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  Section: Microbiology Methods
 
 
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Staphylococcus aureus in a Gram-stained smear from a colony growing on agar medium (left) and from the sputum of a patient with staphylococcal pneumonia (right). The organisms are gram-positive spheres, primarily in grapelike clusters. The pink cells in the right-hand photo are neutrophils.
Plate 1 Staphylococcus aureus in a Gram-stained smear from a colony growing on agar medium (left) and from the sputum of a patient with staphylococcal pneumonia (right). The organisms are gram-positive spheres, primarily in grapelike clusters. The pink cells in the right-hand photo are neutrophils.



Streptococcus pyogenes in Gram-stained smears. From a culture plate (left), the gram-positive organisms appear singly, in chains, and in clumps. In broth culture media (center), the characteristic long chains are seen. In a smear from an abscess (right), the organisms are primarily gram-positive cocci in long chains.
Plate 2 Streptococcus pyogenes in Gram-stained smears. From a culture plate (left), the gram-positive organisms appear singly, in chains, and in clumps. In broth culture media (center), the characteristic long chains are seen. In a smear from an abscess (right), the organisms are primarily gram-positive cocci in long chains.



Streptococcus pneumoniae in Gram-stained smears. The organisms from a colony growing on agar medium (left) are gram positive and lancet shaped and appear in pairs and short chains. In a Gram stain of cerebrospinal fluid from a patient with pneumococcal meningitis (right), the organisms are mostly diplococci. The capsule (arrow) can be seen around some bacteria, outlined by the pink proteinaceous material of the fluid.
Plate 3 Streptococcus pneumoniae in Gram-stained smears. The organisms from a colony growing on agar medium (left) are gram positive and lancet shaped and appear in pairs and short chains. In a Gram stain of cerebrospinal fluid from a patient with pneumococcal meningitis (right), the organisms are mostly diplococci. The capsule (arrow) can be seen around some bacteria, outlined by the pink proteinaceous material of the fluid.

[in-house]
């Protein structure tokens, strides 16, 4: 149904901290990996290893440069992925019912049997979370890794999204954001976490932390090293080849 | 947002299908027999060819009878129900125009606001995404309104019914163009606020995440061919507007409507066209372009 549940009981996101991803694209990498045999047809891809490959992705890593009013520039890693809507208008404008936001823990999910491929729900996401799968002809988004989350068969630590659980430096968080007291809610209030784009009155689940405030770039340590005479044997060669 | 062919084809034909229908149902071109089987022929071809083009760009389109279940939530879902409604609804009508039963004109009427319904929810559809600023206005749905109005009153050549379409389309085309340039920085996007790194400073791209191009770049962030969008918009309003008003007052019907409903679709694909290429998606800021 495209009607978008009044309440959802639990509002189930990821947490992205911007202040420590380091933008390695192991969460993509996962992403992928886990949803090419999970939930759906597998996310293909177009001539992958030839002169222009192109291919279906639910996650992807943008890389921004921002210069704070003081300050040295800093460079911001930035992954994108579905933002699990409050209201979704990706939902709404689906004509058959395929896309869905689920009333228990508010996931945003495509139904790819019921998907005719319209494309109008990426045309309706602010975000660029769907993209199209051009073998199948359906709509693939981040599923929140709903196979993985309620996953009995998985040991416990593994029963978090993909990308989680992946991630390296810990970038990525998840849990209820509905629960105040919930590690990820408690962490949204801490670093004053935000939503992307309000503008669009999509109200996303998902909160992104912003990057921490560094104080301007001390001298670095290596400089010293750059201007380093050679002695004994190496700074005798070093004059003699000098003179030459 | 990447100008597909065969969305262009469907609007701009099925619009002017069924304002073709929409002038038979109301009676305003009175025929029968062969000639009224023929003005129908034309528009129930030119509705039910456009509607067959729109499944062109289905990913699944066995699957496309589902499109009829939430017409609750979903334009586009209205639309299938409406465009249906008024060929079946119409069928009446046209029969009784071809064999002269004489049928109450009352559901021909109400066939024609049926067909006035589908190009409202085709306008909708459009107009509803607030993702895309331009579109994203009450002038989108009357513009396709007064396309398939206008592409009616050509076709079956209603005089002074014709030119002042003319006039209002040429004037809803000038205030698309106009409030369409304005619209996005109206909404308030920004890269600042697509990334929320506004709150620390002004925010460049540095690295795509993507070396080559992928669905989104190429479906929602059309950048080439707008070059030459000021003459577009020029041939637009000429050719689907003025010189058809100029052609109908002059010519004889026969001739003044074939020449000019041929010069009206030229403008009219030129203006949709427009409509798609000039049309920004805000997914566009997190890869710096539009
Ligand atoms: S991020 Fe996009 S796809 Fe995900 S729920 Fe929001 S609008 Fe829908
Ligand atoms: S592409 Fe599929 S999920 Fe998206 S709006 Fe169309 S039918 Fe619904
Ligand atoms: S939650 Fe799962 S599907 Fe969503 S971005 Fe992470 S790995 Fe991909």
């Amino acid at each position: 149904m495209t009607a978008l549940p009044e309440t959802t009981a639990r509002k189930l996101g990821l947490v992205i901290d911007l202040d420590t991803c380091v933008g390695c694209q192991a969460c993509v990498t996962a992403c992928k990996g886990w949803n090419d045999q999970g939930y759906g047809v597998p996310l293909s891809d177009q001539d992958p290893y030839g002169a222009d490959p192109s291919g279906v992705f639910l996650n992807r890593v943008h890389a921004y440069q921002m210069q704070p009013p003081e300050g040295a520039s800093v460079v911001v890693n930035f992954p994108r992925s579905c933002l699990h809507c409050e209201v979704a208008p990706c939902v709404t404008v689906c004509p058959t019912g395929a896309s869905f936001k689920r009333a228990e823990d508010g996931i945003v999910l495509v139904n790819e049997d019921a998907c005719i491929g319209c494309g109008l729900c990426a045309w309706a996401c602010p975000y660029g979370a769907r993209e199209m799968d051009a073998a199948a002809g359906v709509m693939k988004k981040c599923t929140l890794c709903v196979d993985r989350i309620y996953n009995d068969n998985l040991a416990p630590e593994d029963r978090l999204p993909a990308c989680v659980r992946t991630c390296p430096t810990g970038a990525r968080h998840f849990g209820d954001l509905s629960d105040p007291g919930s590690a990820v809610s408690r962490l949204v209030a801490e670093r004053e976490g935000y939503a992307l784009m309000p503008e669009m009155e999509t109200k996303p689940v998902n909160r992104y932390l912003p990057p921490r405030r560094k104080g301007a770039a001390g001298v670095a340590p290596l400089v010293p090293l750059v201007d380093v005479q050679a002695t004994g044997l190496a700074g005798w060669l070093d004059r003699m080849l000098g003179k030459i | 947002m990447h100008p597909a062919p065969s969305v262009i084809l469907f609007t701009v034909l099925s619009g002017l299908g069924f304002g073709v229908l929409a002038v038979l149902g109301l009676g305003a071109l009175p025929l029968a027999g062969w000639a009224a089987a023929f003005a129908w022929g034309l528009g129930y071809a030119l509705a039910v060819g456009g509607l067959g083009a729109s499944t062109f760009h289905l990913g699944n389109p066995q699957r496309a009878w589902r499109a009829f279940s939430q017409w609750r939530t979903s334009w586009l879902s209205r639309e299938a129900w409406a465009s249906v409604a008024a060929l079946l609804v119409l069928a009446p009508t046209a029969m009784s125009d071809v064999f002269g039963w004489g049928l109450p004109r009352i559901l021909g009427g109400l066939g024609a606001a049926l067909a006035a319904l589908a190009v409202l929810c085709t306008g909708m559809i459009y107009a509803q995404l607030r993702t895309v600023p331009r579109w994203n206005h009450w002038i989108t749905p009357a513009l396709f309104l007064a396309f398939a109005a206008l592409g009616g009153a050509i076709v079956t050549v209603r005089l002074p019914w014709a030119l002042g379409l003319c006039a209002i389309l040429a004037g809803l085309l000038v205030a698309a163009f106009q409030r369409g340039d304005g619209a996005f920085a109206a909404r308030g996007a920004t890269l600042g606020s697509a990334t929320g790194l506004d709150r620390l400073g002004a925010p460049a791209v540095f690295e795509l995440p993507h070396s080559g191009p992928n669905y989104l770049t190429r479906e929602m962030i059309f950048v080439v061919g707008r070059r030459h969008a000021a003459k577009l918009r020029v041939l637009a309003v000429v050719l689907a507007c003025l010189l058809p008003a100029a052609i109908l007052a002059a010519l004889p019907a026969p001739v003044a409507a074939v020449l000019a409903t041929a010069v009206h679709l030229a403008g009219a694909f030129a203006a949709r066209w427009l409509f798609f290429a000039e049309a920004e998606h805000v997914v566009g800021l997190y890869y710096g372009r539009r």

Neisseria gonorrhoeae in a Gram-stained smear from a male urethral exudate appear as gramnegative, bean-shaped diplococci.
Plate 4 Neisseria gonorrhoeae in a Gram-stained smear from a male urethral exudate appear as gramnegative, bean-shaped diplococci.



Gram-negative bacilli (Klebsiella pneumoniae) in a Gramstained smear from an agar colony (left) and a patient’s blood culture (right). In the blood specimen, the organisms are pleomorphic, varying in length from coccobacillary to filamentous.
Plate 5 Gram-negative bacilli (Klebsiella pneumoniae) in a Gramstained smear from an agar colony (left) and a patient’s blood culture (right). In the blood specimen, the organisms are pleomorphic, varying in length from coccobacillary to filamentous.



Curved, spiral, gram-negative bacilli (Campylobacter jejuni) in a Gram stain from culture. Some bacteria line up to form spirilla like chains.
Plate 6 Curved, spiral, gram-negative bacilli (Campylobacter jejuni) in a Gram stain from culture. Some bacteria line up to form spirilla like chains.



Spirochetes (Treponema pallidum) appear black (arrows) in a skin preparation stained with a silver stain.
Plate 7 Spirochetes (Treponema pallidum) appear black (arrows) in a skin preparation stained with a silver stain.



Bacillus spp. are gram-positive bacilli with endospores. Endospores appear as clear areas within the vegetative bacterial cell (arrows).
Plate 8 Bacillus spp. are gram-positive bacilli with endospores. Endospores appear as clear areas within the vegetative bacterial cell (arrows).



Mycobacterium tuberculosis in an acid-fast stain of sputum (left). The acid-fast bacilli appear as red, beaded rods against a blue background (×1,000). Strains of M. tuberculosis often form ropy “cords” (center), which is considered an indication of virulence. When stained with a fluorescent dye, acid-fast bacilli fluoresce brightly against a dark background (right, × 400).
Plate 9 Mycobacterium tuberculosis in an acid-fast stain of sputum (left). The acid-fast bacilli appear as red, beaded rods against a blue background (×1,000). Strains of M. tuberculosis often form ropy “cords” (center), which is considered an indication of virulence. When stained with a fluorescent dye, acid-fast bacilli fluoresce brightly against a dark background (right, × 400).



The quellung reaction. The halo around the cells is the pneumococcal capsule, which appears to swell when the cells are treated with pneumococcal antiserum.
Plate 10 The quellung reaction. The halo around the cells is the pneumococcal capsule, which appears to swell when the cells are treated with pneumococcal antiserum.
 
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